The nature of services and the pace of change have shifted dramatically in recent years, and mastering the traditional aspects of service delivery will no longer be enough. To seize the opportunities, companies must learn to tap the potential for service innovation made possible by four evolving trends.
Higher customer expectations. More than ever, consumers demand greater involvement, customization, personalization, and mobility from services—with immediate results. When they see cutting-edge service innovations in one industry, they expect to find them in others as well; witness the spread of self-service kiosks from airline check-ins to the retailing and hospitality industries. As industry boundaries increasingly blur for customers, companies must look for new ideas beyond their immediate rivals.
The rise of the mobile Internet – About 1.5 billion smartphones are currently in use worldwide and more than 100 billion apps were downloaded in 2013, up from 64 billion in 2012. The resulting mobile and self-service possibilities are transforming service delivery. Uber’s disruption of the taxi business is just one prominent example. Advances in digital payments are increasingly spurring mobile commerce, with far-reaching implications in financial services and retailing. Remote access and monitoring in healthcare are also potential game changers made possible by increased connectivity. The proliferation of smart devices unlocks growth opportunities, reduces the cost to develop services, and dramatically lowers barriers to entry.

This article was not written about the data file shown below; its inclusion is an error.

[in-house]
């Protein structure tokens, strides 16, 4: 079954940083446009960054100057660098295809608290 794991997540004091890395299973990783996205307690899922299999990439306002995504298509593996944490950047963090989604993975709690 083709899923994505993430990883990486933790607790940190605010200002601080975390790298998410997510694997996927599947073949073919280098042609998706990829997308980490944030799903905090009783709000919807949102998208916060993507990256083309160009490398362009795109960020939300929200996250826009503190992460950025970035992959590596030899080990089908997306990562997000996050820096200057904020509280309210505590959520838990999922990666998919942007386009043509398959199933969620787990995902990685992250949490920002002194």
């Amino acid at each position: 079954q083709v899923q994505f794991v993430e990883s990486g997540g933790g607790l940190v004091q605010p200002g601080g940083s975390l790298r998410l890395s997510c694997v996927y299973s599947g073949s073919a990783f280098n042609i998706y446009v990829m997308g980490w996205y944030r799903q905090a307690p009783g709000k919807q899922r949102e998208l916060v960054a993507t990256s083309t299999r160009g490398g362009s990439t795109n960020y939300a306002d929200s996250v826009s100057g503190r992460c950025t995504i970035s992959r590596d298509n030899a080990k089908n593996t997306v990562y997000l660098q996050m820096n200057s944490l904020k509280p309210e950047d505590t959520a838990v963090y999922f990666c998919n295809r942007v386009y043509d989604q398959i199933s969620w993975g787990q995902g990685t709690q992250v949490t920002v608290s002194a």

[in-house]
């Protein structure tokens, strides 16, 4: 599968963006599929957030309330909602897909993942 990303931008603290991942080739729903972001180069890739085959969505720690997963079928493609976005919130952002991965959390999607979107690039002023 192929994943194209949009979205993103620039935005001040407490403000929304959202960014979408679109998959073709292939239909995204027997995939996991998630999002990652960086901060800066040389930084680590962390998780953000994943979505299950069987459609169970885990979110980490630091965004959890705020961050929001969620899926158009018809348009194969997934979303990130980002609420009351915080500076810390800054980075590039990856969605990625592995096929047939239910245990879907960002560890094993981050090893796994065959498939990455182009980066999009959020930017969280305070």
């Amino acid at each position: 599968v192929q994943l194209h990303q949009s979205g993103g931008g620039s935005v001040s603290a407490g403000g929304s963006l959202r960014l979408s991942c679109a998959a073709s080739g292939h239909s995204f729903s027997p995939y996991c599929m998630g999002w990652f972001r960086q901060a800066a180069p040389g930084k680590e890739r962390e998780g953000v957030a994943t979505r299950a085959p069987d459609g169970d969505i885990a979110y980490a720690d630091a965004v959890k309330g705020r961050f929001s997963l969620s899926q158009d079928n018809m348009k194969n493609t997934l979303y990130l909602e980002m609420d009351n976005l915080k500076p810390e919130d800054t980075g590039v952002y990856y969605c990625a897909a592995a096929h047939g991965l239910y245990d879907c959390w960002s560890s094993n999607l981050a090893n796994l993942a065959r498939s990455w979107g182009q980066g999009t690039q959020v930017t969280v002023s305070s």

Big data and advanced analytics – Companies such as Amazon and Harrah’s are known for using customer data to personalize and tailor their services. Continued advances in analytic capabilities allow companies to draw insights from massive, previously untapped sources, leading to new service possibilities. SATMAP, for example, is a software solution that uses advanced analytics to improve service in call centers. It helps companies match callers to service agents with appropriate personalities, resulting in higher rates of customer satisfaction and service-to-sales conversion.
The Internet of Things – Pervasive machine-to-machine (M2M) connectivity3 is already facilitating real-time service delivery in a number of B2B applications, such as the sensors GE uses in aircraft engines to monitor performance and improve the efficiency of maintenance. In the B2C space, Nest (recently acquired by Google) uses M2M connectivity to link its smart thermostats to other home devices, including washing machines and personal-fitness bands, thus positioning the company as the network hub in a digitally connected home. The prevalence of connected devices opens up possibilities for proactive, even “touchless” service, as well as new commercial models quite unlike the traditional fee-for-service one.